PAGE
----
The Race of the Year: Covid-19 Vaccine

By Arkan Wa
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Photo by LuAnn Hunt on Unsplash

The quest for a cure for Covid-19 is becoming more critical than ever. A look at how blood plasma therapy is being researched to treat the critically ill

Victoria is facing its second wave of the pandemic as the number soars up to more than 3,000 infections. Researchers and scientists are now pressured to find the cure for Covid-19 that has infected more than 15 million people in the world. Many treatments have been sought after, from Chloroquine, Remdesivir, to Covax-19, which was researched by our own Flinders University.

The race to find a cure for Covid-19 is becoming more critical than ever. In this quest, another treatment called blood plasma therapy is being researched to treat the critically ill.

Blood plasma therapy involves using blood plasma from recovered patients of Covid-19 and infusing them to the patient. After red and white blood cells, as well as platelets, have been removed, plasma is the liquid portion of the blood that remains.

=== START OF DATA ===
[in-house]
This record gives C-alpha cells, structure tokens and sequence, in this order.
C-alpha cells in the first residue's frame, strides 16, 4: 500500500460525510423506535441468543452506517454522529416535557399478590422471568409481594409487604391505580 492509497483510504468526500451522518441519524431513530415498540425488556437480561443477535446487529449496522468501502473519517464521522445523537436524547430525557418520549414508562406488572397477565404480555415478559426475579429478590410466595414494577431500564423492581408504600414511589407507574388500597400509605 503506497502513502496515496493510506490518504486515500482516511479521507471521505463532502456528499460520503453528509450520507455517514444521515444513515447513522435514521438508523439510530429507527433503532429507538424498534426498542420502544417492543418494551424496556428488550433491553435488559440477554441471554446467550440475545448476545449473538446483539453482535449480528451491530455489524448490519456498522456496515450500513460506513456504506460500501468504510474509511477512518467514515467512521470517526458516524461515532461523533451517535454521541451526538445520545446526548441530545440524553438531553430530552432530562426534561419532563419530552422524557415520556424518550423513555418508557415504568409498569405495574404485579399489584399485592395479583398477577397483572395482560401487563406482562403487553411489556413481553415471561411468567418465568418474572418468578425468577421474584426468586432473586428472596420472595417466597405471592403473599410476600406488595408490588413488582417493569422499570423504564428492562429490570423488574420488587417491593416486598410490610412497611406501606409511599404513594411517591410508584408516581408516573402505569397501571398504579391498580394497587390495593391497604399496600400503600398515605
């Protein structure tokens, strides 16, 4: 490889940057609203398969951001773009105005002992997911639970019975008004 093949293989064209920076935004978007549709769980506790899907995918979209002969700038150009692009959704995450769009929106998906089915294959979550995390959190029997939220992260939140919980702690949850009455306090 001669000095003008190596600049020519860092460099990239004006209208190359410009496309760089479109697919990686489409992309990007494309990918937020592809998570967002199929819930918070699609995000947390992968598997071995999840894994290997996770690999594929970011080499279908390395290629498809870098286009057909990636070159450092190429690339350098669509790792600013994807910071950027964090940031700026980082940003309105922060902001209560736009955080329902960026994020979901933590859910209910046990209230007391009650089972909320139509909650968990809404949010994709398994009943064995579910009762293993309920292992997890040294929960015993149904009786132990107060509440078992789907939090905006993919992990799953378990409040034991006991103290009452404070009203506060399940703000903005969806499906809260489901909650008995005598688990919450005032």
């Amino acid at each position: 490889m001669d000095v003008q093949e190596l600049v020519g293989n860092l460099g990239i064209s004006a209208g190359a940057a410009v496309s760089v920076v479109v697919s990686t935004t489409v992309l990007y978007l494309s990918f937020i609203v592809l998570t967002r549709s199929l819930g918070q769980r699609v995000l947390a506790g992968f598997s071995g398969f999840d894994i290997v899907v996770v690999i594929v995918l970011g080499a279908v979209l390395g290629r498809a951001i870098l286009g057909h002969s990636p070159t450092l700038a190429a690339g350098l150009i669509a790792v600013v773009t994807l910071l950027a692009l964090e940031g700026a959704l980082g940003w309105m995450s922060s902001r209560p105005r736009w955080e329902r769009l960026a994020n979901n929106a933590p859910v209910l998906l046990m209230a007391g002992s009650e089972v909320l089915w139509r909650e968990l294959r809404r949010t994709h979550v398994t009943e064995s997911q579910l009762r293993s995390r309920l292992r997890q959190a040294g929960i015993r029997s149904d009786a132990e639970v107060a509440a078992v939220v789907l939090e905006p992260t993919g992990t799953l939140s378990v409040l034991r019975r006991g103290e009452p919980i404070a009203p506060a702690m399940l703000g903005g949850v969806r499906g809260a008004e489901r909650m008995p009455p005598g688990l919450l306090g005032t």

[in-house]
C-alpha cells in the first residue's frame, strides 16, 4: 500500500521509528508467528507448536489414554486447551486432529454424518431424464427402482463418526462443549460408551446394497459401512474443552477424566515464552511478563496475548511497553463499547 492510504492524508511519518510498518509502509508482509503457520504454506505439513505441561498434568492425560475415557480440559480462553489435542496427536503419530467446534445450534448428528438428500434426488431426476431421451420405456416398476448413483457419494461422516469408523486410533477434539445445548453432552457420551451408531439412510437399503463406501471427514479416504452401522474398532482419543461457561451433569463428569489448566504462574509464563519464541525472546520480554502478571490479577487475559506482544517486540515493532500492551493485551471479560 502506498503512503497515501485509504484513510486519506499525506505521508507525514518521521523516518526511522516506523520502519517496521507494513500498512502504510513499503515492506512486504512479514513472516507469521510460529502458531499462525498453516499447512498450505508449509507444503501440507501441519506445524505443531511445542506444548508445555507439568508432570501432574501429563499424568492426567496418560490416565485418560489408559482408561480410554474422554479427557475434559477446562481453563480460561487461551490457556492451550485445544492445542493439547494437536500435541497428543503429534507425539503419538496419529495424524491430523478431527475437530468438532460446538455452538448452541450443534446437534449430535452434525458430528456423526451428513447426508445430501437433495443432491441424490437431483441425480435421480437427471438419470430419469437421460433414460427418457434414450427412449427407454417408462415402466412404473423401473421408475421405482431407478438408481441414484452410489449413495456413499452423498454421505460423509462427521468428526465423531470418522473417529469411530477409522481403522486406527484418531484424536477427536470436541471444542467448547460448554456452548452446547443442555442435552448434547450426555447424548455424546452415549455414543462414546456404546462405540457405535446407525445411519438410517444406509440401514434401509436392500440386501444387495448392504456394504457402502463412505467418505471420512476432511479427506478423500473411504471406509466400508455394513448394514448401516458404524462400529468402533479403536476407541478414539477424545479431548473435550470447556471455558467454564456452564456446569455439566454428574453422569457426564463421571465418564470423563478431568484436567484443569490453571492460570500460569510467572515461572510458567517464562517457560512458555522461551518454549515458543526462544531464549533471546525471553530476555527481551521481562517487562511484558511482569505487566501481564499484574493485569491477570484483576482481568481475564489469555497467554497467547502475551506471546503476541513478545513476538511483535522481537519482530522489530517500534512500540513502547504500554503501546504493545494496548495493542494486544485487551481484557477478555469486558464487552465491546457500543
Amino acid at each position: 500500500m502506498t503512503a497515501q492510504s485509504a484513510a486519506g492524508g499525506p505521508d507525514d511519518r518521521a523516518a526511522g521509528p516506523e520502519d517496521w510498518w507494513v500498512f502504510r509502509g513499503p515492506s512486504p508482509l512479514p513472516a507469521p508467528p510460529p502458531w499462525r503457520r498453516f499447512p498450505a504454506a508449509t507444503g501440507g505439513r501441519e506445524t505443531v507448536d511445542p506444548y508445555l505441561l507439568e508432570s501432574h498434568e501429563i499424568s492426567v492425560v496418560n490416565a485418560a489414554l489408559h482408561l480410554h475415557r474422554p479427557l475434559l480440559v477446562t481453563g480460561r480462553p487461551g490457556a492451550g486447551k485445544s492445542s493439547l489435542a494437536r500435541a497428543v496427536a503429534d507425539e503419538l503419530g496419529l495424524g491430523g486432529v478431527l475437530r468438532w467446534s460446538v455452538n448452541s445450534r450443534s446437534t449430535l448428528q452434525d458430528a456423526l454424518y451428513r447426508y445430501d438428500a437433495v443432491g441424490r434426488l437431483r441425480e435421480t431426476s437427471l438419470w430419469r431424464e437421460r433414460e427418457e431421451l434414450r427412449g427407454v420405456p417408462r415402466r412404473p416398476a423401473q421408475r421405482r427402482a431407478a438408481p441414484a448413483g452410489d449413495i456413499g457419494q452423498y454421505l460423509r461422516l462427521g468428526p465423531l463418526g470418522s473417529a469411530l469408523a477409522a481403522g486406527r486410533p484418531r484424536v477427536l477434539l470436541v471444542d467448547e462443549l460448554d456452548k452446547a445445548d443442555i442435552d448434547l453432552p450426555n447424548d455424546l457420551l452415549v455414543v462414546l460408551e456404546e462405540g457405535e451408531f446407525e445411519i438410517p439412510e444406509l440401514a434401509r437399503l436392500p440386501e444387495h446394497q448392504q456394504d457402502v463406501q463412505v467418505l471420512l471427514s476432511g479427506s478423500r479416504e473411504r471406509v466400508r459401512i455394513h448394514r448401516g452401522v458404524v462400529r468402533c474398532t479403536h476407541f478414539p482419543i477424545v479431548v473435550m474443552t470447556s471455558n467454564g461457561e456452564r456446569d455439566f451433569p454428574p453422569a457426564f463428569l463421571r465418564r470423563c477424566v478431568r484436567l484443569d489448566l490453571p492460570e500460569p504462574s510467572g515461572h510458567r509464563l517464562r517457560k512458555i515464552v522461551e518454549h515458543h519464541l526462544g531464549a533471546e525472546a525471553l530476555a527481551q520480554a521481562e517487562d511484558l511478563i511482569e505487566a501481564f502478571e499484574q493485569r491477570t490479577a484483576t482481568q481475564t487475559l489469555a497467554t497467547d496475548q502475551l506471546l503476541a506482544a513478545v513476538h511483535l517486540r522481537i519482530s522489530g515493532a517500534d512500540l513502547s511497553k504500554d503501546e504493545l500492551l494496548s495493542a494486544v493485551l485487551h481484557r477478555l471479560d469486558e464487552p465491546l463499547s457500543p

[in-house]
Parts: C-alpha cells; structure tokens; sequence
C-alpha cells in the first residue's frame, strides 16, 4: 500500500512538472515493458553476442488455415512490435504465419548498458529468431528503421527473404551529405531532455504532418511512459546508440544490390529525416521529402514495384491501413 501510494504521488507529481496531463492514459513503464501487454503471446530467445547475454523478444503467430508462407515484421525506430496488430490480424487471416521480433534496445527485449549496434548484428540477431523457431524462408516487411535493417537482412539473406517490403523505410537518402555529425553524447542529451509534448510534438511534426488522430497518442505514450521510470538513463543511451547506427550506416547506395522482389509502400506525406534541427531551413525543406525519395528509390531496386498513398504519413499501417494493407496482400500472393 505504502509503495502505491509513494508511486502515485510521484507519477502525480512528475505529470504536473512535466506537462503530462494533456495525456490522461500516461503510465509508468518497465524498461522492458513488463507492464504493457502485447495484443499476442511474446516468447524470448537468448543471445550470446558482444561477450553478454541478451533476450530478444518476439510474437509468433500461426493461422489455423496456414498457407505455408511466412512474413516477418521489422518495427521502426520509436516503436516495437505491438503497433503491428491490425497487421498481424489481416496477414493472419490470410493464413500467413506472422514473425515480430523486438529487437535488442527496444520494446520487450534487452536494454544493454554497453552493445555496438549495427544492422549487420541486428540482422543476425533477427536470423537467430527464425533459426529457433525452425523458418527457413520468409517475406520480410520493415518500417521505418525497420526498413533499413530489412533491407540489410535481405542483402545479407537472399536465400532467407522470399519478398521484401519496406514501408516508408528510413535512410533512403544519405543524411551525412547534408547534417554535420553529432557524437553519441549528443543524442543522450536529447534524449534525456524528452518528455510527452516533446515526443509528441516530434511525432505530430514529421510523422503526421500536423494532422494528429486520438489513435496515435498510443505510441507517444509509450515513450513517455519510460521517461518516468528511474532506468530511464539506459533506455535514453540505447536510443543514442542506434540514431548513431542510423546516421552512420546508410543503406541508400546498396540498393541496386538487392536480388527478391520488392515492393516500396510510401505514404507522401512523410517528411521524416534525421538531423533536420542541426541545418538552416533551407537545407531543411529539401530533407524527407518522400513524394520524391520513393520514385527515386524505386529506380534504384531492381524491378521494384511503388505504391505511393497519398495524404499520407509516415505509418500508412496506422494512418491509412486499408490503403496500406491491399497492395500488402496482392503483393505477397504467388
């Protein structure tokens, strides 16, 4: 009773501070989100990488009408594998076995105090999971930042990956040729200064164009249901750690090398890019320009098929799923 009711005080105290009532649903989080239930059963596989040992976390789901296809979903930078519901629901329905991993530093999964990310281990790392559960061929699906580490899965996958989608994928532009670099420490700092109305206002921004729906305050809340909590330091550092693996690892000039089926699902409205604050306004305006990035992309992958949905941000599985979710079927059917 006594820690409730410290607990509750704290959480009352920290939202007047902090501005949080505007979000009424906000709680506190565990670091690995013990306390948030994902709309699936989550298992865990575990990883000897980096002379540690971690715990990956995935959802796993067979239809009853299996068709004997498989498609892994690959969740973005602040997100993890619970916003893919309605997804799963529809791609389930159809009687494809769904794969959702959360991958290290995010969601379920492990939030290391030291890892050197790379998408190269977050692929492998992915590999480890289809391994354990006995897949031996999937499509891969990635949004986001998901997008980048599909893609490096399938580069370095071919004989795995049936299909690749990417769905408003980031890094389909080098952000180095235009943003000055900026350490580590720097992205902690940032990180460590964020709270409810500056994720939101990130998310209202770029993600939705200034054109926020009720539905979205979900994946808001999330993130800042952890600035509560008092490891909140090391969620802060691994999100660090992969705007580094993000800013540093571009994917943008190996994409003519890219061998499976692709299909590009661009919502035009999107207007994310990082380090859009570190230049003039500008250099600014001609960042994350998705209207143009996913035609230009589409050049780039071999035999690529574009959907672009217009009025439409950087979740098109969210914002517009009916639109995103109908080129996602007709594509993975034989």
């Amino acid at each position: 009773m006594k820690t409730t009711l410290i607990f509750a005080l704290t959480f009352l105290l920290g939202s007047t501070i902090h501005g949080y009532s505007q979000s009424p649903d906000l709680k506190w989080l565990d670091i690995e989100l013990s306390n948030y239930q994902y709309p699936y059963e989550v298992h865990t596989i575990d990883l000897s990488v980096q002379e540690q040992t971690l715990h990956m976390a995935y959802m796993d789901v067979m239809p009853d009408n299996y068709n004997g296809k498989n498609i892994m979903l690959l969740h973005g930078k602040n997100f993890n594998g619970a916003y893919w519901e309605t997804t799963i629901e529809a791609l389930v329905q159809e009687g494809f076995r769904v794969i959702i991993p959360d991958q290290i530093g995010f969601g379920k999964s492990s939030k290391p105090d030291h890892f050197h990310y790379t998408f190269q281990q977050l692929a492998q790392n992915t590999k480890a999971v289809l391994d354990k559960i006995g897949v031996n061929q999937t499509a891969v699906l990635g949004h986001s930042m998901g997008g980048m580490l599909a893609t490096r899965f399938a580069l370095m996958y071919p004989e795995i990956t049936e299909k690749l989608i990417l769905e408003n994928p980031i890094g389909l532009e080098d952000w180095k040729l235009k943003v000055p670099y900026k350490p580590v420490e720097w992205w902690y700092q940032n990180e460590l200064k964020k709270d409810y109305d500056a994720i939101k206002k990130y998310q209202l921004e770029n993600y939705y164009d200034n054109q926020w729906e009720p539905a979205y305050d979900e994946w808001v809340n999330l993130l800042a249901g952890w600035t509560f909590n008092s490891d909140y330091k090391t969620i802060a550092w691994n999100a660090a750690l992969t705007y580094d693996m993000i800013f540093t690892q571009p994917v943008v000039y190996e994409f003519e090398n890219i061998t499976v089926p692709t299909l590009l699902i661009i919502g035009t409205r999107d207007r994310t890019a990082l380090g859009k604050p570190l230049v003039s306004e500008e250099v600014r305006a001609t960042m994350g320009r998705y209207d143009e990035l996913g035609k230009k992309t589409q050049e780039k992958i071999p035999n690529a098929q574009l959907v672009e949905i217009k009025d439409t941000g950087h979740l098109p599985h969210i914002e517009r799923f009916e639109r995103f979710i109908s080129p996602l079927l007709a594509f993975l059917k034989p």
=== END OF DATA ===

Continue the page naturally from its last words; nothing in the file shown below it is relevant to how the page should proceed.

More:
The antibodies from the plasma of those who have recovered can help treat the disease. Blood plasma doesn’t give immunity to the virus but will boost their immune system to enhance their chances of recovering.

The Australian Red Cross Lifeblood are asking for those who have recovered from the virus to donate their blood to the Red Cross

In this effort to help patients, the Australian Red Cross Lifeblood has collected plasma from 400 Australians who have fully recovered from the virus up to June. They are now asking for those who have recovered from the virus to donate their blood to the Red Cross.

In England, more than 5,000 people have donated plasma. There are currently 27 centres that are able to collect plasma according to the National Health Service Blood and Transplant (NHSBT UK).

In South Korea, this treatment is being jointly developed by the Korea National Institute of Health, under the Korea Centers for Disease Control and Prevention (KCDC), and GC Pharma, a private company. More than 500 members of a South Korean Christian Denomination, Shincheonji Church of Jesus in Daegu, who have fully recovered from the virus, signed up to donate their plasma for the development of COVID-19 plasma therapy.

Donors who have recovered from Covid-19 must go through a thorough application to be qualified to donate their blood.

To produce enough blood plasma for this remedy, a high number of donor applicants are needed to accelerate the research of this treatment. For the applicants to be considered qualified, they must undergo screening to ensure the prevention of transferring blood-borne diseases.

Though this research is still preliminary, there are high hopes that blood plasma could be the game-changer for treating Covid-19.


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